I was transferred up for the night to an observation unit and was subsequently sent home with a strict pain regimen but feeling as though the worst was behind us. After a few more emergency room trips and a hospital admission over Christmas, I was admitted again for pain management in early January. I had no explanation for my pain levels, shooting through the roof, my foot being sensitive to touch to the point where human hands felt like knives. I was told that I should expect pain as I’d had bone work done and two pins placed. I pushed back, knowing that something was not right.

In a scene I can only describe as a blur, it had been three weeks since surgery and I needed my sutures to be removed. I braced myself between the friend of one hand and my boyfriend’s hand for the pain that was about to be endured. I tried to muffle my crying at first but as the surgeon continued, it became louder and I screamed in pain with the removal of each individual stitch. It got to the point where I almost felt numb because of the amount of pain I was in. My eyes were clouded with tears and I seemed to have a moment of disassociation from my screams, I didn’t recognize them as mine.

I was diagnosed with Complex Regional Pain Syndrome after four days in the hospital and I spent a total of nearly a week in the hospital in early January. My nerves reacted to the surgery in a negative way when the surgery was supposed to make me feel better and relieve at least a little pain I dealt with every day. Now my nerves in my foot and ankle overreact to any sort of touch or pressure, explaining why the suture removal was hell on earth for me. I had my suspicions about having CRPS early on after surgery and finally after weeks of trying to lead my practitioners to the water, they drank and confirmed CRPS. I had a nerve block on the day of my discharge from the hospital. It was unbelievably painful but it was worth it. I am trying to grapple with the reality of CRPS while also trying to recover completely from my procedures. It’s a lot to handle, it’s frustrating and it makes me angry that a surgery that had such good intentions ended with permanent pain. I am happy to report that my pain has reduced since my nerve block but I have a long road ahead of me.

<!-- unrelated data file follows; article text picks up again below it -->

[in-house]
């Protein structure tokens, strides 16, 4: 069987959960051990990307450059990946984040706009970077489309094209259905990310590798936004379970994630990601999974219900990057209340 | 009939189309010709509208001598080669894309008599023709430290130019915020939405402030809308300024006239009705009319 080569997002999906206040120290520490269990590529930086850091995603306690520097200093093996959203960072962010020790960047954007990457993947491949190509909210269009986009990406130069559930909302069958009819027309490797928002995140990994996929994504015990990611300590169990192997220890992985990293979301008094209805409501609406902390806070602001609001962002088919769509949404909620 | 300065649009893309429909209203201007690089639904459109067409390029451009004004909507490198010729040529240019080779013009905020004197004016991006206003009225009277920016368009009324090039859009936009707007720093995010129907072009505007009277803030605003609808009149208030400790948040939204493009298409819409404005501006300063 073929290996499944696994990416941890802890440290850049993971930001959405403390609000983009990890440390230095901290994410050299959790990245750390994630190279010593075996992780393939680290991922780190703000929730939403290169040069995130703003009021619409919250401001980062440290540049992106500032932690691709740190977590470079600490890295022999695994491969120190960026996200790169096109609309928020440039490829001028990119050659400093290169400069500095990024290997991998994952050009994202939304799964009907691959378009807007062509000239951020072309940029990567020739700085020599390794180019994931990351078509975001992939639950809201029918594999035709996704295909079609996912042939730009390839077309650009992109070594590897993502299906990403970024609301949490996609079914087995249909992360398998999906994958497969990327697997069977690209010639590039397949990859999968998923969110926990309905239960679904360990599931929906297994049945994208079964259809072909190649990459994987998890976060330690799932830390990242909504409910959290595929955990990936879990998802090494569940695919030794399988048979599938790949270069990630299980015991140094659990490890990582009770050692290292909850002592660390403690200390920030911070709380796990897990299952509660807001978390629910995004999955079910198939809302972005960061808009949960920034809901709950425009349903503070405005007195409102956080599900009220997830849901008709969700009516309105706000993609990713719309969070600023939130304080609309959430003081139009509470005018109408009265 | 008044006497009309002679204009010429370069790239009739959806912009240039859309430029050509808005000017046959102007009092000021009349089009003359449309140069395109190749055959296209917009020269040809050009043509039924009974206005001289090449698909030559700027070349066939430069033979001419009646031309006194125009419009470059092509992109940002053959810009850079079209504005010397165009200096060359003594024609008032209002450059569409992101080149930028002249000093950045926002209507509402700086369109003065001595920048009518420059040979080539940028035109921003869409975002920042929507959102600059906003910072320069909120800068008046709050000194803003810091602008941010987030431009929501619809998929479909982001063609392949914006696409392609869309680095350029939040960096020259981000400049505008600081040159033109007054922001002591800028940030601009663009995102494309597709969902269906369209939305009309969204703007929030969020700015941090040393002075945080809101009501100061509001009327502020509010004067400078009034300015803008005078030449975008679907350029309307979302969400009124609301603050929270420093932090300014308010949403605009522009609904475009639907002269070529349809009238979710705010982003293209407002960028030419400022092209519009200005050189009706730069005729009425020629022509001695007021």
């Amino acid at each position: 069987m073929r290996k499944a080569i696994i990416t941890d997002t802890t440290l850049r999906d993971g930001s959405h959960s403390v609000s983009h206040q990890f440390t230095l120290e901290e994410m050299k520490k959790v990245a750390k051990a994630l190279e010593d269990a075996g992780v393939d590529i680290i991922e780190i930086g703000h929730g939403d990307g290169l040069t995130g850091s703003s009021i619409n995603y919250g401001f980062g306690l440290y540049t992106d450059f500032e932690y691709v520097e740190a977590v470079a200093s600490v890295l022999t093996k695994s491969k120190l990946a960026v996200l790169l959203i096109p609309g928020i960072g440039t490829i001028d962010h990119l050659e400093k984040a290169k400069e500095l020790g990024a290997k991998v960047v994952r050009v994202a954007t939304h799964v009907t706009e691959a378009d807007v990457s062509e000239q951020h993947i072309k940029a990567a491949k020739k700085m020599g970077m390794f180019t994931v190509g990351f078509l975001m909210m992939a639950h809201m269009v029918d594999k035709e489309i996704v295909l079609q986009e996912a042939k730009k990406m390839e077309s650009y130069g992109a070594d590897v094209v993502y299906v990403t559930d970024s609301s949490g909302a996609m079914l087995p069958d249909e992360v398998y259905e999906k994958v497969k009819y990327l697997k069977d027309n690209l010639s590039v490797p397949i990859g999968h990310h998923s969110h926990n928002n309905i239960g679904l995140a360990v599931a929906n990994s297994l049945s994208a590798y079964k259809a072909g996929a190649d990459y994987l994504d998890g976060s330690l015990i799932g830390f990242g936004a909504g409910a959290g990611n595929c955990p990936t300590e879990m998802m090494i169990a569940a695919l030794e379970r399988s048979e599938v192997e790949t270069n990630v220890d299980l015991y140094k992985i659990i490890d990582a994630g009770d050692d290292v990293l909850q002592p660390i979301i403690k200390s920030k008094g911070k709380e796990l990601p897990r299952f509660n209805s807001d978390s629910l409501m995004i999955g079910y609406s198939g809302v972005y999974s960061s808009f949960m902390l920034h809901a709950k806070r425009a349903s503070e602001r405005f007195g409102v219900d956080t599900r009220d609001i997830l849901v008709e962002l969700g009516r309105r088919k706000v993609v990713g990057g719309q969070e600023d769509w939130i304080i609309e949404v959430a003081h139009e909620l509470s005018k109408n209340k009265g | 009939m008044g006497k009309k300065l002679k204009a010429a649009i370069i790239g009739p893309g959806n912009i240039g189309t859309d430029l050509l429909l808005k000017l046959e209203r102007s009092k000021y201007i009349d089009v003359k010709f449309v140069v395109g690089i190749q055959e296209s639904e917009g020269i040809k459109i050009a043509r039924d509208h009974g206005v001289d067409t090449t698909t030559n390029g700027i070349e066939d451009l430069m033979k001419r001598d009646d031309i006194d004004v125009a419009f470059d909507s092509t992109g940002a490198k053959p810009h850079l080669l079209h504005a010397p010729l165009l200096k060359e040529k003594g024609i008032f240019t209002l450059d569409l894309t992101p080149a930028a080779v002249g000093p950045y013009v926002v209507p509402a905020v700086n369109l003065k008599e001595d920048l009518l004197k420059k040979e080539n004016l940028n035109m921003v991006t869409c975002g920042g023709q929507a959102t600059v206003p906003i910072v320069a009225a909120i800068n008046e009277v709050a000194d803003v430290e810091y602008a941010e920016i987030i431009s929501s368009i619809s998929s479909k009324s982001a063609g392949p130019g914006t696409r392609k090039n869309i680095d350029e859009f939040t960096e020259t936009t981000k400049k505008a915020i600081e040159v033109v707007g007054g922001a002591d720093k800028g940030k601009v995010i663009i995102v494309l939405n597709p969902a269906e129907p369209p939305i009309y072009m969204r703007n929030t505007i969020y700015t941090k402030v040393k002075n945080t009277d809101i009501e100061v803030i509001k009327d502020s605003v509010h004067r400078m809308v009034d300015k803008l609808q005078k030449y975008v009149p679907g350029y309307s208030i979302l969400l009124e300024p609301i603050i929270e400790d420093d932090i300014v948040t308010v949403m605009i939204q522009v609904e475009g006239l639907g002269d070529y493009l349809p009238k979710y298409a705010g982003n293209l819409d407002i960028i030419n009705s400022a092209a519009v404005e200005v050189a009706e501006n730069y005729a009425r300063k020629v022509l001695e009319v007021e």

Months later, I’m managing CRPS in addition to Ehlers-Danlos and other health problems of mine through daily meditation, blogging and yoga among other things. My health conditions are complex and sometimes that really sucks but it also keeps my life interesting. My best friends Baileigh and Lydia helps me to stay strong as well as my family’s support. My biggest accomplishment since this journey has been starting yoga and being able to do most of the poses despite the nerve damage in my foot! I love yoga so much and I’m so glad to be able to get back into it now that my CRPS is more well-treated. I hope that my story will reach people that need to know that they’re doing great, that they’re loved, and their journey is not hopeless!”

Courtesy of Erin Abraham

This story was submitted to Love What Matters by Erin Abraham. Follow her on Instagram here and her blog here. Submit your own story here and be sure to subscribe to our free email newsletter for our best stories.